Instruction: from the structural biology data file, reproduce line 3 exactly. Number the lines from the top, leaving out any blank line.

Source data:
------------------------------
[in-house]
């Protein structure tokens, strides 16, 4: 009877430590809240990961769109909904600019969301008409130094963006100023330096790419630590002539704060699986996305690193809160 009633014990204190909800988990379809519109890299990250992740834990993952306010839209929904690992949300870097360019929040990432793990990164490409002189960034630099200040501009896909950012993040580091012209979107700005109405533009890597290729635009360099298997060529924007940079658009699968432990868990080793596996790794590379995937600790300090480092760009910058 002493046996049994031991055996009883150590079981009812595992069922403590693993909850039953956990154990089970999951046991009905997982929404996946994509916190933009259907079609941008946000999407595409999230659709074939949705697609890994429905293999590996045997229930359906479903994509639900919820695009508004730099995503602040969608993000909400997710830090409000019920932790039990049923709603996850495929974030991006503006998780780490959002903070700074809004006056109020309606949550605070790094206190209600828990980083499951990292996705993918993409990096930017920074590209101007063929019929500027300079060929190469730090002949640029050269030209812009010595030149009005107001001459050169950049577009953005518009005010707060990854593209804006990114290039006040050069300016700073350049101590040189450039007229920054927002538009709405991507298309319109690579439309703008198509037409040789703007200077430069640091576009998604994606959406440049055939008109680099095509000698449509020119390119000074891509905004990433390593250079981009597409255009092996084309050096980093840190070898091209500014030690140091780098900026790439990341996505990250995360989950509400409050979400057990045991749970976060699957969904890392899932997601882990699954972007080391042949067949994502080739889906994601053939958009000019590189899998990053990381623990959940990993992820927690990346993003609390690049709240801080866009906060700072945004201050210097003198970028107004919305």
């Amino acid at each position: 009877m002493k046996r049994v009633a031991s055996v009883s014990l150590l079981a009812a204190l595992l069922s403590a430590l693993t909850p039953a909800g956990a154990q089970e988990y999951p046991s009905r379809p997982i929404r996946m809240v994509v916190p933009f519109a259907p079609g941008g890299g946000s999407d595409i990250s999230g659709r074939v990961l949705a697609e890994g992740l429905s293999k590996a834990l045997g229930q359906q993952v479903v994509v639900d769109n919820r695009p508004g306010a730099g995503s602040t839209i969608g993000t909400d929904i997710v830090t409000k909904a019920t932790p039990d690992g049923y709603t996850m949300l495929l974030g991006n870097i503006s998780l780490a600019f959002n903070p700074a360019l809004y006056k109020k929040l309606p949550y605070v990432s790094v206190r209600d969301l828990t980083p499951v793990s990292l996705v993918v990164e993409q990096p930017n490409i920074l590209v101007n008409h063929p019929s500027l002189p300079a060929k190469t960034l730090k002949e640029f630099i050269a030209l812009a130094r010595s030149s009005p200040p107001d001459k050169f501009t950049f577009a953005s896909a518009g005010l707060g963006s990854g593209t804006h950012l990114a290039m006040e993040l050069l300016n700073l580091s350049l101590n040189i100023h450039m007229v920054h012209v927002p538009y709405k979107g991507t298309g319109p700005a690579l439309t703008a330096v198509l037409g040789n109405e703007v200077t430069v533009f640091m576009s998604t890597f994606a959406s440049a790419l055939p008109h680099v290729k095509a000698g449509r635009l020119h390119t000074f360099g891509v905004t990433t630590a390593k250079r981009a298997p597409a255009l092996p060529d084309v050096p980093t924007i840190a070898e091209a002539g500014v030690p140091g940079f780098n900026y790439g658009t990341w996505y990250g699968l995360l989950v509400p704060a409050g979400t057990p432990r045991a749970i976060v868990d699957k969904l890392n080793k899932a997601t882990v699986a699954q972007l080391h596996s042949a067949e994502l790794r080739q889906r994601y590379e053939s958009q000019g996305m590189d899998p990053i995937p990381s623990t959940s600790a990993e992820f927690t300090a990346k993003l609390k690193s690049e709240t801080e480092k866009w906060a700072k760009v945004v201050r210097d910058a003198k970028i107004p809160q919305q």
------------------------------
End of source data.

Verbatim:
């Amino acid at each position: 009877m002493k046996r049994v009633a031991s055996v009883s014990l150590l079981a009812a204190l595992l069922s403590a430590l693993t909850p039953a909800g956990a154990q089970e988990y999951p046991s009905r379809p997982i929404r996946m809240v994509v916190p933009f519109a259907p079609g941008g890299g946000s999407d595409i990250s999230g659709r074939v990961l949705a697609e890994g992740l429905s293999k590996a834990l045997g229930q359906q993952v479903v994509v639900d769109n919820r695009p508004g306010a730099g995503s602040t839209i969608g993000t909400d929904i997710v830090t409000k909904a019920t932790p039990d690992g049923y709603t996850m949300l495929l974030g991006n870097i503006s998780l780490a600019f959002n903070p700074a360019l809004y006056k109020k929040l309606p949550y605070v990432s790094v206190r209600d969301l828990t980083p499951v793990s990292l996705v993918v990164e993409q990096p930017n490409i920074l590209v101007n008409h063929p019929s500027l002189p300079a060929k190469t960034l730090k002949e640029f630099i050269a030209l812009a130094r010595s030149s009005p200040p107001d001459k050169f501009t950049f577009a953005s896909a518009g005010l707060g963006s990854g593209t804006h950012l990114a290039m006040e993040l050069l300016n700073l580091s350049l101590n040189i100023h450039m007229v920054h012209v927002p538009y709405k979107g991507t298309g319109p700005a690579l439309t703008a330096v198509l037409g040789n109405e703007v200077t430069v533009f640091m576009s998604t890597f994606a959406s440049a790419l055939p008109h680099v290729k095509a000698g449509r635009l020119h390119t000074f360099g891509v905004t990433t630590a390593k250079r981009a298997p597409a255009l092996p060529d084309v050096p980093t924007i840190a070898e091209a002539g500014v030690p140091g940079f780098n900026y790439g658009t990341w996505y990250g699968l995360l989950v509400p704060a409050g979400t057990p432990r045991a749970i976060v868990d699957k969904l890392n080793k899932a997601t882990v699986a699954q972007l080391h596996s042949a067949e994502l790794r080739q889906r994601y590379e053939s958009q000019g996305m590189d899998p990053i995937p990381s623990t959940s600790a990993e992820f927690t300090a990346k993003l609390k690193s690049e709240t801080e480092k866009w906060a700072k760009v945004v201050r210097d910058a003198k970028i107004p809160q919305q």